It had been three days since Stafford awoke from his cryogenic slumber. Nevertheless, he still hadn't regained his equilibrium and lost his balance as he rounded the turn into the solar engineering lab. Getting better, he avoided falling to the floor this time and regained composure, carefully waking forward into the steel cage that is the solar power array for the space station he was a small micro-organism of.
Three hundred fifty-six souls on board, including himself and all would be counting on Stafford's maneuvers. The space station had reached the middle point of it's voyage. It's at this crucial point that the solar arrays must be switched from drawing solar power from the Earth's sun and point toward the suns of their new destination. This would be the first time that the mission would be running from a power source different than that of their origin, a task that Stafford took very seriously. He was most honored on the eve of mission launch that he'd been selected by his peers to perform this most important task.
If the ship didn't start drawing from an increasing power source and not a dwindling one, life support would begin failing long before they'd reached their final destination. Stafford removes his key from the pocket of his flight suit and inserts it into the lock securing metal cage surrounding the green button.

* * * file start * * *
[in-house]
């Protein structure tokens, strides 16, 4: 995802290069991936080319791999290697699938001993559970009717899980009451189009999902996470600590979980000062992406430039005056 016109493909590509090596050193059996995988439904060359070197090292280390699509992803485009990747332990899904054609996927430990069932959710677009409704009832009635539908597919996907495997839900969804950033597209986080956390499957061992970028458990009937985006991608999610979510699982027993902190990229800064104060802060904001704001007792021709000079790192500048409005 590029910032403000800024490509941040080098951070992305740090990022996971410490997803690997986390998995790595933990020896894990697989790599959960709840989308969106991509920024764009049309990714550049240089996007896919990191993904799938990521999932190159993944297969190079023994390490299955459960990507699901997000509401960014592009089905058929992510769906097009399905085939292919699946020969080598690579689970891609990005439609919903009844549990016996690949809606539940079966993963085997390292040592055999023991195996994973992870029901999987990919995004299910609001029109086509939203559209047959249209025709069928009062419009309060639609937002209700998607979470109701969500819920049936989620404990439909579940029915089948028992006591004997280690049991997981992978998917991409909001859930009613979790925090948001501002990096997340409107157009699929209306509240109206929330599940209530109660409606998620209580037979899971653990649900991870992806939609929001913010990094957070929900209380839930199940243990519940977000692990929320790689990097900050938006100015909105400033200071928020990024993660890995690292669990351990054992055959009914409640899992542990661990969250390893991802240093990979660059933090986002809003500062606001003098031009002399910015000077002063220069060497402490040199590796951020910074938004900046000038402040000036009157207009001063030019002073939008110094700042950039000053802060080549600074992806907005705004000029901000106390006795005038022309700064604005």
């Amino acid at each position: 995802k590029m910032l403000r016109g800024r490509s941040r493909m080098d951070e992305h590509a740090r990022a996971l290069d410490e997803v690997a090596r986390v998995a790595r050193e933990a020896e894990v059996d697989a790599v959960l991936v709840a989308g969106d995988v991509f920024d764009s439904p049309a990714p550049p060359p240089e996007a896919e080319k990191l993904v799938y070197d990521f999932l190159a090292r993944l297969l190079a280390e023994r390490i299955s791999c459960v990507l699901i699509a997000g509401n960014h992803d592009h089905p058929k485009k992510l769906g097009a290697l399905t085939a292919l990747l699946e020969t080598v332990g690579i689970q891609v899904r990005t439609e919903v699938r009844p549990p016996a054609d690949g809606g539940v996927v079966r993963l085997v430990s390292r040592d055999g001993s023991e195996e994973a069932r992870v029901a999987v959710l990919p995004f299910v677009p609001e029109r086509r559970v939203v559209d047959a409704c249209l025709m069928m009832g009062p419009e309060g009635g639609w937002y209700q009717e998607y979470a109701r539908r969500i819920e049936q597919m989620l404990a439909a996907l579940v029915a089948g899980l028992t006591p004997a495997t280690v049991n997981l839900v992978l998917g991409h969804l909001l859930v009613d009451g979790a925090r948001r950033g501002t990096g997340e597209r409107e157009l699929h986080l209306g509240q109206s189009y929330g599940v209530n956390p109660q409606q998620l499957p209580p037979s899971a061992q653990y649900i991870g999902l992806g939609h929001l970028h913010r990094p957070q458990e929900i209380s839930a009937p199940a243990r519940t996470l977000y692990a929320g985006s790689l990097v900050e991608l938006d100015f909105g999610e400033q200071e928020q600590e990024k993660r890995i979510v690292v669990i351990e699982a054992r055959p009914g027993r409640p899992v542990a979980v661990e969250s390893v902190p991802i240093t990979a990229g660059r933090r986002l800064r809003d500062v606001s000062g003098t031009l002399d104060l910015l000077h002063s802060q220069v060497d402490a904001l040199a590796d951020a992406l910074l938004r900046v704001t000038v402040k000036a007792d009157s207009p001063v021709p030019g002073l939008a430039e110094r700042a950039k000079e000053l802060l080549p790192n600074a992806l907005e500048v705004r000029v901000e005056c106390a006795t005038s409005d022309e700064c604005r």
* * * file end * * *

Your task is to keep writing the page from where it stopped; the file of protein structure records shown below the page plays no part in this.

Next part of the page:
This is a voyage that's hopeful mission includes colonizing the latest of the artificial planetary system the Corporation had almost finished in Star Nebula Four. Planetary systems made from chunks of debris floating in the nebula's gravitational pull have proven to be excellent candidates for ultra fast terraforming. With the assistance of petrified plastics, small space hurtling planets have been created to make habitation possible for hundreds of humans.
As Stafford opens the cage, he starts to get nervous. His training had instructed him what to do in case of a solar array malfunction. This was just such an important task that he couldn't help getting butterflies just a bit. Now with the cage open, and the green button staring him in the face, he hesitated just a moment. Then pounded his fist on the green button.
Alarms immediately screeched in the air all around him. It would take another three days for the array to make a 180 degree rotation and begin drawing from their destination now and not their departure sun. Heading toward the engineering lounge, Stafford contemplated three more days of old movies from the 1990's. He loved Mallrats, maybe another run through with that one.